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Civil servant who finished LLB in 2021 becomes country’s youngest judge at 29

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Exclusive: Carlton Williams called to the bar just three months ago

Carlton Williams

A civil servant at the Home Office has become what is believed to be the country’s youngest judge.

Carlton Williams, who only turned 29 in December, was recently appointed as a judge in the First Tier Tribunal in the Immigration and Asylum Chamber.

He will preside over appeals against Home Office decisions relating to permission to stay in the UK, deportation from the UK, and entry clearance to the UK.

Williams will leave his current position as a senior presenting officer, a civil service role where he represents the government in immigration appeals.

After leaving school at 16, Williams completed an LLB part-time through the Open University, graduating in 2021. This was followed by a master’s degree at The University of Law which he completed last year. He was only called to the bar in November 2022.

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Williams describes the appointment as overwhelming, saying, “I’m very grateful to everyone who has taken the time to support me along the path to my appointment”.

“I was able to apply via the ‘5 years equivalent experience’ qualification which I think is an excellent way of increasing diversity among the judiciary,” he told Legal Cheek. “The fact I am mixed race, with no family connections to the law is again evidence of the way in which the judiciary is changing,” he added.

Williams becomes the latest in a string of fresh-faced judicial appointments.

In 2020, Legal Cheek reported that Baker McKenzie senior associate Jason Raeburn had become a judge at the age of 32. Prior to that, in 2017, criminal solicitor Briony Clarke made history by becoming a deputy district judge at just 31.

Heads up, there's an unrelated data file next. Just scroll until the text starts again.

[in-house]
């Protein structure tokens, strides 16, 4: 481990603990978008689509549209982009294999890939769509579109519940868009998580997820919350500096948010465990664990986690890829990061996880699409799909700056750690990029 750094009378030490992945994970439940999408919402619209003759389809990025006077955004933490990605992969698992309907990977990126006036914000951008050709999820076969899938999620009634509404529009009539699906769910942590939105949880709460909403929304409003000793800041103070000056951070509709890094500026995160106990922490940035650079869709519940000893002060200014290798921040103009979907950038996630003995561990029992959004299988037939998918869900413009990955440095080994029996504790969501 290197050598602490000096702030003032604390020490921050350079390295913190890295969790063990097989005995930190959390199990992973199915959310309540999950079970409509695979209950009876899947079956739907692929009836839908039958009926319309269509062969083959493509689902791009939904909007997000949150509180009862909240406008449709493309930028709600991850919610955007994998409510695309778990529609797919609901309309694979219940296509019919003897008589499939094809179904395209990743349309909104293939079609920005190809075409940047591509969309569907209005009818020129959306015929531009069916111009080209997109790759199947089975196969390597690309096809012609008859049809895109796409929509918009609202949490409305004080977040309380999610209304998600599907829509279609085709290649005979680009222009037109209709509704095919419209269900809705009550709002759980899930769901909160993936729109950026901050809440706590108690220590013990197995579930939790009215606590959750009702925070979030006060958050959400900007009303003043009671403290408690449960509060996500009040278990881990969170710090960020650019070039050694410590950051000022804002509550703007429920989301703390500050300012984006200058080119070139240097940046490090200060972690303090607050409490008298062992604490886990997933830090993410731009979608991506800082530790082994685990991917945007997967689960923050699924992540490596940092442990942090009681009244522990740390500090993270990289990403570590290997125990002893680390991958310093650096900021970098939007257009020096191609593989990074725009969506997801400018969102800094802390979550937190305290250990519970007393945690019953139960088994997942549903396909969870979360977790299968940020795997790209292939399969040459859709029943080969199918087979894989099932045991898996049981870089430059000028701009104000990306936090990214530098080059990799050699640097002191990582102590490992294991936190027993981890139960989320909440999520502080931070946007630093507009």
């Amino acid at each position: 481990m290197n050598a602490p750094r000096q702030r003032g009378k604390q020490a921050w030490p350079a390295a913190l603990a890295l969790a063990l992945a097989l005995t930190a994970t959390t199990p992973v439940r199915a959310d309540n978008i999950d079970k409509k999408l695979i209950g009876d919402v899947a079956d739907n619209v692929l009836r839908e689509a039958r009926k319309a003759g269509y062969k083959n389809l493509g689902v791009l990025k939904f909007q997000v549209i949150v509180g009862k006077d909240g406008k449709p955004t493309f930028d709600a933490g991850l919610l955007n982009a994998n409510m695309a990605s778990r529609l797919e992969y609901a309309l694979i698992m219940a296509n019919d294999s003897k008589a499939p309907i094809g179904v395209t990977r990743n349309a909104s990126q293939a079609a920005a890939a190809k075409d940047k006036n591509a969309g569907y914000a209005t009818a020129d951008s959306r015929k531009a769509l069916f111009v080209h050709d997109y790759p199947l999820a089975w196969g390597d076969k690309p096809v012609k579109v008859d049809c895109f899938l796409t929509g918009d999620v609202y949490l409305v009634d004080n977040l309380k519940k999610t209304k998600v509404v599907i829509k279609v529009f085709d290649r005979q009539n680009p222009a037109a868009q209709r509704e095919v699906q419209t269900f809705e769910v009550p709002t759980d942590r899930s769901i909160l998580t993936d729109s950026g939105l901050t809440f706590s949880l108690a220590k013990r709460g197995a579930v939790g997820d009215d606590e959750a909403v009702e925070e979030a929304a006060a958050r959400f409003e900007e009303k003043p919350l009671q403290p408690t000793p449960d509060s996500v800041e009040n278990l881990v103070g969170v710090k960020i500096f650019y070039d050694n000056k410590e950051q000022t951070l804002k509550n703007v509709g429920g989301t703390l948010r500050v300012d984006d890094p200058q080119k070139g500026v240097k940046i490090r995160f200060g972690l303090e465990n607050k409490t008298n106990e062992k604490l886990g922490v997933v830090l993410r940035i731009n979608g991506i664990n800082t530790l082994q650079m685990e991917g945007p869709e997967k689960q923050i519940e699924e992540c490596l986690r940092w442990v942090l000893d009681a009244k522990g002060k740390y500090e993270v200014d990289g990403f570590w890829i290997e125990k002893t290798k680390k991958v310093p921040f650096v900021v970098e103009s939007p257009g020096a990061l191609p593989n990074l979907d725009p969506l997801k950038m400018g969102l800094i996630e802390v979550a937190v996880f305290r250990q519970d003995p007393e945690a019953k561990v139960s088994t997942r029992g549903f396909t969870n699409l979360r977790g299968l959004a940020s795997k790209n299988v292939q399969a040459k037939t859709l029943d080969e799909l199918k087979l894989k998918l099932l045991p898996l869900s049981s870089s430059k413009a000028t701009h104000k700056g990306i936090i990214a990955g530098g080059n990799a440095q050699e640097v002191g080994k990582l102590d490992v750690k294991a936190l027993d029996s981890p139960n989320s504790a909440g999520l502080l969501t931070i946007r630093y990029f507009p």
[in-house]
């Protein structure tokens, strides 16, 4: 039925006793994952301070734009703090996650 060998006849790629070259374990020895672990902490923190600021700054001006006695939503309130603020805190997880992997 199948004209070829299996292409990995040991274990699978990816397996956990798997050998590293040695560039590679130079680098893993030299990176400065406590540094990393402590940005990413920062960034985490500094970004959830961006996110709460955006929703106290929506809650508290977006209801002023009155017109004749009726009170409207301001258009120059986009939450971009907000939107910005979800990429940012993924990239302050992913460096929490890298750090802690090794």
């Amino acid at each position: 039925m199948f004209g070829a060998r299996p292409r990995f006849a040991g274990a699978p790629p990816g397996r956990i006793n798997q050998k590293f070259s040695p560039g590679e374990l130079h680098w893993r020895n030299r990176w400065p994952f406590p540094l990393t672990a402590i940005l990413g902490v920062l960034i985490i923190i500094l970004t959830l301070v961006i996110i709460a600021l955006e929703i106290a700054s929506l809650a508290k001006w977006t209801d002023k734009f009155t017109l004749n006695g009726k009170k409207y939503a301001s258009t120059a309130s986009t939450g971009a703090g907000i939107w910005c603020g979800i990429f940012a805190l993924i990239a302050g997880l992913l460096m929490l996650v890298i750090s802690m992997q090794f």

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5 Comments

Delighted

Congratulations to Carlton, this is incredible news!

Seeing someone so young, and from a diverse background, joining the judiciary is fundamental to ensuring fair outcomes.

(82)(24)

Stephanie

What an amazing achievement and definitely encouraging for aspiring young lawyers and judges

(43)(6)

Anon

Congratulations to him.

This next comment is not intended to detract from his achievement, but his appointment and the others referred to in the story do raise a serious point about judicial career structure.

It used to be the case that most judges below the High Court would not be promoted and could be understood to take the job on that basis. There were occasional promotions of circuit judges to the High Court and of District Judges to the Circuit bench, but they were unusual. They were appointed in their late 40s or older and could do 20 years to get the pension and then retire.

We now have young people choosing a career as a judge with uncertain prospects of promotion and, more importantly, restrictions on going back into practice as a lawyer. Surely it’s time to review both, ideally offering a clear path to promotion to avoid boredom/frustration, or allowing young judges to go back to private practice if they want to.

As I say, I don’t want to undermine Carlton’s achievement. He has done something quite remarkable.

But if I was his age, I would be reluctant to trust future governments for the next 30 years about pay, working conditions, pensions etc and take a job which I would struggle to leave. The present government has already screwed judges over pensions and is on the receiving end of ET claims brought by them. Does anyone think it will get better?

(85)(8)

Anon 2x

Read the room. If you don’t want to detract from his achievement, then maybe don’t? Write a policy paper or something and send it to the regulator.

(11)(122)

Christian

Congratulations Carlton, Wow what an exceptional achievement !

This is so aspiring, to see someone so young achieve such an unbelievable accomplishment is something that’s so valuable for our generation to see. Joining the judiciary is such a rewarding and respectable path, which will continue to unveil itself in the many years you have to come.

(17)(5)

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